A Parent’s Guide to College Student Mental Health
It’s crucial to be proactive around the mental health challenges faced by college-age young adults
February 8, 2021
Parents often need help addressing both the mental health and academic needs of their college-aged child. When students have mental health challenges, parents often feel overwhelmed and unsure about where to start to help make things better.
Awareness and treatment are essential to preventing crises that result in failing classes, dropping out, or severe emotional issues. Among the most common problems seen with college students are anxiety disorders, depression, substance use, psychotic episodes, and relationship troubles. That doesn’t include many other mental health concerns.
Below are some tips for supporting students as they navigate the unfamiliar waters of university life.
Prepare Your Child for the Unexpected
It is very likely that your child, or one of your child’s roommates or friends, will encounter a mental health issue while in college. Parents need to talk with their children about mental health and let them know that if they find themselves struggling, they are not alone.
Keeping lines of communication open is very important. This will help students to feel comfortable that they can come to you with any problems they may experience without fear of being judged.
The Importance of Staying in Touch and Validation
It’s crucial that parents make time for regular phone conversations with their college-aged children. Don’t limit your communication to emails and texts. It’s easier to detect when something is bothering your child by listening to their voice or seeing them virtually than it is to interpret their mood via a text message.
It’s also incredibly important to have regular check-ins with family members and friends to discuss any changes in your child’s behavior.
“Parents should encourage their children to move beyond texting or social media to more interpersonal communications, such as phone or video calls with friends,” said Stephanie Pinder-Amaker, PhD, director of McLean’s College Mental Health Program.
“This is a time to get creative about maintaining vital social connections, which can involve making plans to watch shows remotely together or participate in other digital forms of dorm activities.”
If students are attending college remotely, it’s important to remember that remote learning isn’t a vacation from school or a way to get out of classes. Validate your child’s experience—learning in this fashion, as well as not having the in-person community of fellow students, can be very challenging for some students.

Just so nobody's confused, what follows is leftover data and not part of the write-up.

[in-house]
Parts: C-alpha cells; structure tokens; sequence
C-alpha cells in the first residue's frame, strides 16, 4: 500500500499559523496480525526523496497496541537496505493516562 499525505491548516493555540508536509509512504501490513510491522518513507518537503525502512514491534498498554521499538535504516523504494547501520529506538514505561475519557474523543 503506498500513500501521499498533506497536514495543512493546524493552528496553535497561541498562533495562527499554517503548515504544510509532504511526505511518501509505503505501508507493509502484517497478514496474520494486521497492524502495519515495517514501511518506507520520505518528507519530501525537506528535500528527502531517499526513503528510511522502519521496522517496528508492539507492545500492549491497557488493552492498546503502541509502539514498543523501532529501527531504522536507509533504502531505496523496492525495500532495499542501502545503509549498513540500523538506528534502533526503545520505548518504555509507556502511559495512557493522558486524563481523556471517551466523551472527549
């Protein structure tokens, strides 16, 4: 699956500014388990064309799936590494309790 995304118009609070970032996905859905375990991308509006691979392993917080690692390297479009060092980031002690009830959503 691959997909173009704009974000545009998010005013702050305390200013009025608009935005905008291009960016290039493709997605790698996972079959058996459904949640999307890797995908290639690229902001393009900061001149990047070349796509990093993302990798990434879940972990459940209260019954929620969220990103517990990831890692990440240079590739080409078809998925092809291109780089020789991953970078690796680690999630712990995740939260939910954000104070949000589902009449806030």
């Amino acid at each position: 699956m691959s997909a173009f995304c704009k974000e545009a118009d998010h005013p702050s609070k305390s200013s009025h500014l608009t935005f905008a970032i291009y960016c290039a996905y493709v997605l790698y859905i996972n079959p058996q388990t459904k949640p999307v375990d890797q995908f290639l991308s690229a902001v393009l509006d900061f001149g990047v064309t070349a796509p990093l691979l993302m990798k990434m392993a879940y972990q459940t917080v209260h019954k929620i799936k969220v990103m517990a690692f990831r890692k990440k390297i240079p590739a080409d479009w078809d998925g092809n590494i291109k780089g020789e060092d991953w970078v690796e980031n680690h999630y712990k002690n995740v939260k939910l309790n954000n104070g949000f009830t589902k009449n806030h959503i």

Encourage Healthy Habits
The importance of a healthy diet, adequate sleep, and regular exercise cannot be overstated, particularly as they relate to overall mental health. It’s easy to let good eating, sleep, and exercise habits fall by the wayside while living away from home for the first time or when coping with a very stressful situation.
Avoid lecturing your student about eating their vegetables. Instead, ask them how they feel when they eat well or wake up at the same time each morning. This will help them to connect self-care with emotional stability.
Make Room for Mistakes
Perfection is not a realistic goal. It’s important to let your child know that you support them, no matter what.
Mistakes are an unavoidable part of life, and we can learn from them. A perfect GPA isn’t worth it if it comes at the expense of your child’s emotional well-being.
Have a Plan Focused on Student Mental Health
All students, particularly those who have already experienced mental health issues, should have a plan in place in case things get too difficult to handle.
Make an appointment with the campus mental health center to determine what services are available through the university. Students can pre-register for disability support services to access helpful accommodations.
If your child is already under the care of a psychiatrist or psychologist, ensure that they are able to continue that care while away at school. Even if in-person supports may not be as readily available right now, many clinicians can provide assistance over the phone and through telehealth platforms.
Having a solid plan in place will make it easier for your child to obtain mental health services should they become necessary.
Growing Up Is Harder Than You Think
The struggles of being a student can be overwhelming for some teens and young adults, and in some cases, these feelings can lead to suicidal thoughts or behaviors.
Structure Is Essential When Learning Remotely
Support students in maintaining structure in a new way at home. It’s essential that students maintain a schedule for getting up and getting dressed, do schoolwork in a separate designated area (if possible), and maintain boundaries between their downtime and their work time.